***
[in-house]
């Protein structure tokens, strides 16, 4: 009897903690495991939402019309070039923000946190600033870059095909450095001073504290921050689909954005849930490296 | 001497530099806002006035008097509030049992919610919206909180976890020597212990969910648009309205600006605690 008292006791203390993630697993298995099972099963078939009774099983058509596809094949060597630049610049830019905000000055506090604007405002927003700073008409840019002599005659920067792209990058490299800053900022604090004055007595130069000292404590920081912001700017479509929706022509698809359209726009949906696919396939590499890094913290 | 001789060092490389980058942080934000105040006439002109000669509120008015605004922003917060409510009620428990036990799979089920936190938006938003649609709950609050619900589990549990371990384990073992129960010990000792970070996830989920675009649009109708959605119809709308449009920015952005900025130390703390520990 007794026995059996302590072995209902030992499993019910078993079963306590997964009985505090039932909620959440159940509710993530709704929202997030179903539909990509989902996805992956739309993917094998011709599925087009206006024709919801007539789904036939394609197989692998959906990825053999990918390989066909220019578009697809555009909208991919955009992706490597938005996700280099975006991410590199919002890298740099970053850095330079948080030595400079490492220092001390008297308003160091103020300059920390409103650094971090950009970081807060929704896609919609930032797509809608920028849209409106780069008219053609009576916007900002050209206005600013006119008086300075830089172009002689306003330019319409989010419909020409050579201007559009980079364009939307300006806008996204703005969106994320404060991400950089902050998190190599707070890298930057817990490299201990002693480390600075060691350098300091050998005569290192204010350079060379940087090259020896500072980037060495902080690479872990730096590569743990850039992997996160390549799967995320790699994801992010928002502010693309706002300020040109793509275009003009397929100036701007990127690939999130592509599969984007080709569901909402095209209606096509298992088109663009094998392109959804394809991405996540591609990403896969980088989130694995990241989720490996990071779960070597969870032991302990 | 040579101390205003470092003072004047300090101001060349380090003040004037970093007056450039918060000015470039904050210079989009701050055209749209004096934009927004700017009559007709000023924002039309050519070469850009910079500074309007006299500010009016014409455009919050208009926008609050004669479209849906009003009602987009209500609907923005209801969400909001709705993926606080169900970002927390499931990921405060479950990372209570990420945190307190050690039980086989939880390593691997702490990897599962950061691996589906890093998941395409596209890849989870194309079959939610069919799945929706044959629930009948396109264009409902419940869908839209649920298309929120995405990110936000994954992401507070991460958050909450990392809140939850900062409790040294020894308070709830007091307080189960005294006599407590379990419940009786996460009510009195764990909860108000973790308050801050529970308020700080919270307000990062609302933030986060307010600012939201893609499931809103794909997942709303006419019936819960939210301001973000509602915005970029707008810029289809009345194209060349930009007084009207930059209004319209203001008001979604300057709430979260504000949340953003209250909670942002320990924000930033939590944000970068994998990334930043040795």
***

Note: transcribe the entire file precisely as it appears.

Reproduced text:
[in-house]
């Protein structure tokens, strides 16, 4: 009897903690495991939402019309070039923000946190600033870059095909450095001073504290921050689909954005849930490296 | 001497530099806002006035008097509030049992919610919206909180976890020597212990969910648009309205600006605690 008292006791203390993630697993298995099972099963078939009774099983058509596809094949060597630049610049830019905000000055506090604007405002927003700073008409840019002599005659920067792209990058490299800053900022604090004055007595130069000292404590920081912001700017479509929706022509698809359209726009949906696919396939590499890094913290 | 001789060092490389980058942080934000105040006439002109000669509120008015605004922003917060409510009620428990036990799979089920936190938006938003649609709950609050619900589990549990371990384990073992129960010990000792970070996830989920675009649009109708959605119809709308449009920015952005900025130390703390520990 007794026995059996302590072995209902030992499993019910078993079963306590997964009985505090039932909620959440159940509710993530709704929202997030179903539909990509989902996805992956739309993917094998011709599925087009206006024709919801007539789904036939394609197989692998959906990825053999990918390989066909220019578009697809555009909208991919955009992706490597938005996700280099975006991410590199919002890298740099970053850095330079948080030595400079490492220092001390008297308003160091103020300059920390409103650094971090950009970081807060929704896609919609930032797509809608920028849209409106780069008219053609009576916007900002050209206005600013006119008086300075830089172009002689306003330019319409989010419909020409050579201007559009980079364009939307300006806008996204703005969106994320404060991400950089902050998190190599707070890298930057817990490299201990002693480390600075060691350098300091050998005569290192204010350079060379940087090259020896500072980037060495902080690479872990730096590569743990850039992997996160390549799967995320790699994801992010928002502010693309706002300020040109793509275009003009397929100036701007990127690939999130592509599969984007080709569901909402095209209606096509298992088109663009094998392109959804394809991405996540591609990403896969980088989130694995990241989720490996990071779960070597969870032991302990 | 040579101390205003470092003072004047300090101001060349380090003040004037970093007056450039918060000015470039904050210079989009701050055209749209004096934009927004700017009559007709000023924002039309050519070469850009910079500074309007006299500010009016014409455009919050208009926008609050004669479209849906009003009602987009209500609907923005209801969400909001709705993926606080169900970002927390499931990921405060479950990372209570990420945190307190050690039980086989939880390593691997702490990897599962950061691996589906890093998941395409596209890849989870194309079959939610069919799945929706044959629930009948396109264009409902419940869908839209649920298309929120995405990110936000994954992401507070991460958050909450990392809140939850900062409790040294020894308070709830007091307080189960005294006599407590379990419940009786996460009510009195764990909860108000973790308050801050529970308020700080919270307000990062609302933030986060307010600012939201893609499931809103794909997942709303006419019936819960939210301001973000509602915005970029707008810029289809009345194209060349930009007084009207930059209004319209203001008001979604300057709430979260504000949340953003209250909670942002320990924000930033939590944000970068994998990334930043040795």